During a manic episode, a person might feel full of energy during the episode and therefore do, say or even take up responsibilities that are beyond his/her capabilities. However, once the ‘high’ wears down, the same actions may seem unnecessary, embarrassing or even futile.

Hypomania:

In terms of general symptoms, hypomanic episodes are very similar to manic episodes. However, they are two notable differences to distinguish between the two. Firstly, the mood state in Hypomania isn’t so high as to cause utter disruption in a person’s daily life or require hospitalization for that matter. Secondly, psychotic features like hallucinations and delusions are mostly absent during a hypomanic episode.

In order to be termed hypomania, the elevated mood state has to last for at least four days before dying down, or be present for most of the day, every day.

Depression:

This is the other side of the spectrum where the person suffering from clinical or major depression lives in a profoundly sad and irritable mood state during the episode. And a depressive state can last for weeks on end. Activities which were previously interesting now feel useless, and the ‘flat mood takes away the desire to perform even the most daily tasks.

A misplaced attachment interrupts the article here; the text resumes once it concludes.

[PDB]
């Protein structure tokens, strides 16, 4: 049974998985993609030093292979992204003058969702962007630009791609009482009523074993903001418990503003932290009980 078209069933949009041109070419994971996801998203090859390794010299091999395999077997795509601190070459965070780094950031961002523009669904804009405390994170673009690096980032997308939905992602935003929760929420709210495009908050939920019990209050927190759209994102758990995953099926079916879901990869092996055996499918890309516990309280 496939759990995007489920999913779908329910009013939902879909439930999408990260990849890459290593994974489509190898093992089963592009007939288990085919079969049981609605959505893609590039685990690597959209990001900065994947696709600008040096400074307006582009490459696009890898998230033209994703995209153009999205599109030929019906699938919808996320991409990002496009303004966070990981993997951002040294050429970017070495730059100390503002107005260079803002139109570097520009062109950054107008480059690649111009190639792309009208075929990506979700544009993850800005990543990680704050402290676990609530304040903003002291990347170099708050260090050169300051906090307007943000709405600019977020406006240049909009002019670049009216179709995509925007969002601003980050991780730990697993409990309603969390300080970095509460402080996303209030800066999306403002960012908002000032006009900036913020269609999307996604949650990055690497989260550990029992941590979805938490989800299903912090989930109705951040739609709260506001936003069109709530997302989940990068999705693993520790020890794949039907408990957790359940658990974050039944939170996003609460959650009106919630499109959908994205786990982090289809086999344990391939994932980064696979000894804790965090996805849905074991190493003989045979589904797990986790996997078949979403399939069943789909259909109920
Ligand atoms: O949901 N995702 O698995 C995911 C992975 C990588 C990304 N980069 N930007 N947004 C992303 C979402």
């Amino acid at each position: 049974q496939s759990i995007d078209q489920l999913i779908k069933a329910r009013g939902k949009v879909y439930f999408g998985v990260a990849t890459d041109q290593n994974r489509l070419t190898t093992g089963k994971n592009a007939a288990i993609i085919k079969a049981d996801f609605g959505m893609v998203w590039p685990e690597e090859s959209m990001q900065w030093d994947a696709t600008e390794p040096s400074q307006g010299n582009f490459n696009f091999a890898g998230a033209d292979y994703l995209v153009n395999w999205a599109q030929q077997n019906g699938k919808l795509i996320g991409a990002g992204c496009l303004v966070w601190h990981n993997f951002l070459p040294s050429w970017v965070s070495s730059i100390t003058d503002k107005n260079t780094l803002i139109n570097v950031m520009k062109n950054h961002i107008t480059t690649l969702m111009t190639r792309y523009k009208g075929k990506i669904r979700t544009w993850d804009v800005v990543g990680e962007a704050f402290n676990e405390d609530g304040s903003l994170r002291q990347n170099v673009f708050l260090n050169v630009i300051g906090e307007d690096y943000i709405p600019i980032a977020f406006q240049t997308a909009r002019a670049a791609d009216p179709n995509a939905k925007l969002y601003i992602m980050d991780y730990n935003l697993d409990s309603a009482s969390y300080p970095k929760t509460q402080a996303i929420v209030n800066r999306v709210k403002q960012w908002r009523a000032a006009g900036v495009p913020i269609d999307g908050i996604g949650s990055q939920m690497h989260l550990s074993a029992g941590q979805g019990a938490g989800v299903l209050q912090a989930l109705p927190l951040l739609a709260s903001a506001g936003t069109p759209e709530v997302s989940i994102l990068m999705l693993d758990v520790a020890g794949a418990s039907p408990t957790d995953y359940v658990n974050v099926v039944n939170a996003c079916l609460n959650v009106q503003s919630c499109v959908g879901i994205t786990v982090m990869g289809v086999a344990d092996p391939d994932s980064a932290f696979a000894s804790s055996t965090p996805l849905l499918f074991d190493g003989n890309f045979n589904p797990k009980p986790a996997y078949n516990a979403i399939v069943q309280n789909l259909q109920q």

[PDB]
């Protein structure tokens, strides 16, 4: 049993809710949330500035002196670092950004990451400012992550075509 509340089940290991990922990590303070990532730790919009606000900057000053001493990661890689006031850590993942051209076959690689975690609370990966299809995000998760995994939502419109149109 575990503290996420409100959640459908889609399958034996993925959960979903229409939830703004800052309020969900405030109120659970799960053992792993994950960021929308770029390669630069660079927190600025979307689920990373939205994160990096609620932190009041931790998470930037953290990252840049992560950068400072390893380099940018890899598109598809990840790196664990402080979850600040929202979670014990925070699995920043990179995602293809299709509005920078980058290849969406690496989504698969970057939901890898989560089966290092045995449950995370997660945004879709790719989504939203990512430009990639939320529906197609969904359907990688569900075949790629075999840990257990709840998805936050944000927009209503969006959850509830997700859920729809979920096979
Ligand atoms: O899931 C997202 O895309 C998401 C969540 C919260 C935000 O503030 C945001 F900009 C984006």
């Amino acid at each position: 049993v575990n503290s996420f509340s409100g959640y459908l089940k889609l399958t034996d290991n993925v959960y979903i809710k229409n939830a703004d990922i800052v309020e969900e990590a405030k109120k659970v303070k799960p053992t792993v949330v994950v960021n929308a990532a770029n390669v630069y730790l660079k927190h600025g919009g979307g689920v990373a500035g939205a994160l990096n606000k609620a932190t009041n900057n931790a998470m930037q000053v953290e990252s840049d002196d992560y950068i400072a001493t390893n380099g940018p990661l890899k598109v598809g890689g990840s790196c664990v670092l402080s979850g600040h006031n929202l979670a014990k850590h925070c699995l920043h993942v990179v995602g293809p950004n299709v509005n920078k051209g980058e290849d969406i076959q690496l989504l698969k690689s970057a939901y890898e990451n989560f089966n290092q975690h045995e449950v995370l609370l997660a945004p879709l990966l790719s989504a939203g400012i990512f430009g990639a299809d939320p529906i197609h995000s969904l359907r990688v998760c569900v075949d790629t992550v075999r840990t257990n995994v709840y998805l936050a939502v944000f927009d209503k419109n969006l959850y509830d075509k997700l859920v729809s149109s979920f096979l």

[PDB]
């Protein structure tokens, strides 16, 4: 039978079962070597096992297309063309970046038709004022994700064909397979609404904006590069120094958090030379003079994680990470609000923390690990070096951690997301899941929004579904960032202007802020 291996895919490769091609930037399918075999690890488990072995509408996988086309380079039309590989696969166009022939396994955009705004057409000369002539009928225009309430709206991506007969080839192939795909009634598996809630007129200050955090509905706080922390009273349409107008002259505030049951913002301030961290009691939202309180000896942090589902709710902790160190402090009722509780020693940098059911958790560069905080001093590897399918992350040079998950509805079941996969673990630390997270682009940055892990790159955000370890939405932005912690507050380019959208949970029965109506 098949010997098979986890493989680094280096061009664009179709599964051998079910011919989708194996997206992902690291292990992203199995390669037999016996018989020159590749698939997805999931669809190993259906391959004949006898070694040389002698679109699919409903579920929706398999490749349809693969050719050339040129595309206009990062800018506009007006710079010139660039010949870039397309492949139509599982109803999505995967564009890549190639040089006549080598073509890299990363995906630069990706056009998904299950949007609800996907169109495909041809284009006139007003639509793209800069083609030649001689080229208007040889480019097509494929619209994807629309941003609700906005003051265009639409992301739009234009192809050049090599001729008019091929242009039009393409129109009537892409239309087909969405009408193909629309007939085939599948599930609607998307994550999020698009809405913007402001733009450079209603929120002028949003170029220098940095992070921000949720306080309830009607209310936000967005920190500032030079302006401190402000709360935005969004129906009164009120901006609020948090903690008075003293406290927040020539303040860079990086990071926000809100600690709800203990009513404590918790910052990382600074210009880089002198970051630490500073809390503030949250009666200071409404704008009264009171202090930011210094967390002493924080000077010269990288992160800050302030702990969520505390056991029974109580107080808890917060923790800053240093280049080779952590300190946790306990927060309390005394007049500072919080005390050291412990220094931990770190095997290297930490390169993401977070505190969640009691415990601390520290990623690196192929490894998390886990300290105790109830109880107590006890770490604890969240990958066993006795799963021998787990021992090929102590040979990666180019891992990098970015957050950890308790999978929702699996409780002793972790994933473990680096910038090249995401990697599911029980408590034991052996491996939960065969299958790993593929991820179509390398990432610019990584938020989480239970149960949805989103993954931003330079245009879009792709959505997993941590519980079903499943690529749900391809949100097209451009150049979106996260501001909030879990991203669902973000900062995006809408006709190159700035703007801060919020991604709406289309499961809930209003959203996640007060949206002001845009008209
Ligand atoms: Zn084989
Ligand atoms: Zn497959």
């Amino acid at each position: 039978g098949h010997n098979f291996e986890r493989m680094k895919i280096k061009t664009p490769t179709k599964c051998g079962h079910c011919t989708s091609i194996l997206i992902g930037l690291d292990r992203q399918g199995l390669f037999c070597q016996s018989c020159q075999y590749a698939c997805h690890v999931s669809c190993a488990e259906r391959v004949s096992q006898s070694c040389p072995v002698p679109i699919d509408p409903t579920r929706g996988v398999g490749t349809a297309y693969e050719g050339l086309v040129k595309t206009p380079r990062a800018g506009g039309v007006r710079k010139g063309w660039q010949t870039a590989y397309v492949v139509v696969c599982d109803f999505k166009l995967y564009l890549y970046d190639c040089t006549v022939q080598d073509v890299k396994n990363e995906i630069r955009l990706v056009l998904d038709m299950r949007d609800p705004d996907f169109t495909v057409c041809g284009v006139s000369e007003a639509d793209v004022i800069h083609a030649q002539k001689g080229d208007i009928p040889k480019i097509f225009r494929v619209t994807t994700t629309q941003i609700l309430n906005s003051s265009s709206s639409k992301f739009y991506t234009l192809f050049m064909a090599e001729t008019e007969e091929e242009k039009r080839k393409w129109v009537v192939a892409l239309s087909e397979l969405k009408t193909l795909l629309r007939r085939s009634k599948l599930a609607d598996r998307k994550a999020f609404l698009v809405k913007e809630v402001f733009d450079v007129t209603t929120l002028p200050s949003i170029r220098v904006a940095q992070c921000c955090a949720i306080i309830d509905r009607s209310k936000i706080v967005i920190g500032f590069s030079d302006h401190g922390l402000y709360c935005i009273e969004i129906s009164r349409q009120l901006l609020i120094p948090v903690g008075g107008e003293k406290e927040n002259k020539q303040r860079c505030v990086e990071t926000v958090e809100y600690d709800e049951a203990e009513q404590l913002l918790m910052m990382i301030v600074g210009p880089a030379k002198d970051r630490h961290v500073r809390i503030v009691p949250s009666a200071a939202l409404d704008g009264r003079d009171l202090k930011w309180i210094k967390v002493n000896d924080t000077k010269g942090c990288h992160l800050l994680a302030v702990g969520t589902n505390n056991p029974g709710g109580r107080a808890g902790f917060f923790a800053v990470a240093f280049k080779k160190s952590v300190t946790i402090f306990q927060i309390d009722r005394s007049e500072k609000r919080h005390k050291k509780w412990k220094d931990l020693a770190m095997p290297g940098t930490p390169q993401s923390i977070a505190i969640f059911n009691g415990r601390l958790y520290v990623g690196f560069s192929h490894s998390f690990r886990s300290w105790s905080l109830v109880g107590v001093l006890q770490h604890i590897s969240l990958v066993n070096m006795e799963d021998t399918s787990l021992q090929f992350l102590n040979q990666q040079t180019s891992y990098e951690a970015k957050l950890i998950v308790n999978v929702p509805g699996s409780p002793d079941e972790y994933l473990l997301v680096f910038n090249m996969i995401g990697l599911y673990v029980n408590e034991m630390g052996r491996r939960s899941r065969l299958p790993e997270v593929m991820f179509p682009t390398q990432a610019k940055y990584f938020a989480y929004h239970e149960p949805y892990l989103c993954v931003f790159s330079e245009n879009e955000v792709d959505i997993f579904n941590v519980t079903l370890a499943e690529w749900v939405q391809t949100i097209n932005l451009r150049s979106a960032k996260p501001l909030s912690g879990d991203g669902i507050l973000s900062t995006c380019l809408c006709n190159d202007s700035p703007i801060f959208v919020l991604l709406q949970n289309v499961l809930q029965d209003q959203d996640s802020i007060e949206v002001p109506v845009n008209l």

In fact, the lows of depression become so debilitating and irritating for a person that he/she feels sick and tired to get out of bed. An even more frightening part of bipolar disorder’s depressive state is that it affects the person’s memory, concentration and with that his/her decision making ability.

Bipolar Subtypes

As is evident from the previous section, bipolar disorder can involve different mood states. That said, here is a look at the different subtypes of bipolar disorder:

Bipolar I:  Mood swings mostly characterized by manic episodes and followed by depressive periods. Still, its quite possible for the latter to not affect some patients.

Bipolar II: An alternating cycle between severe depression and hypomanic episodes, where the later should last for at least four days or more.

Cyclothymic Disorder: Alternation between short, mild depression and short duration of hypomania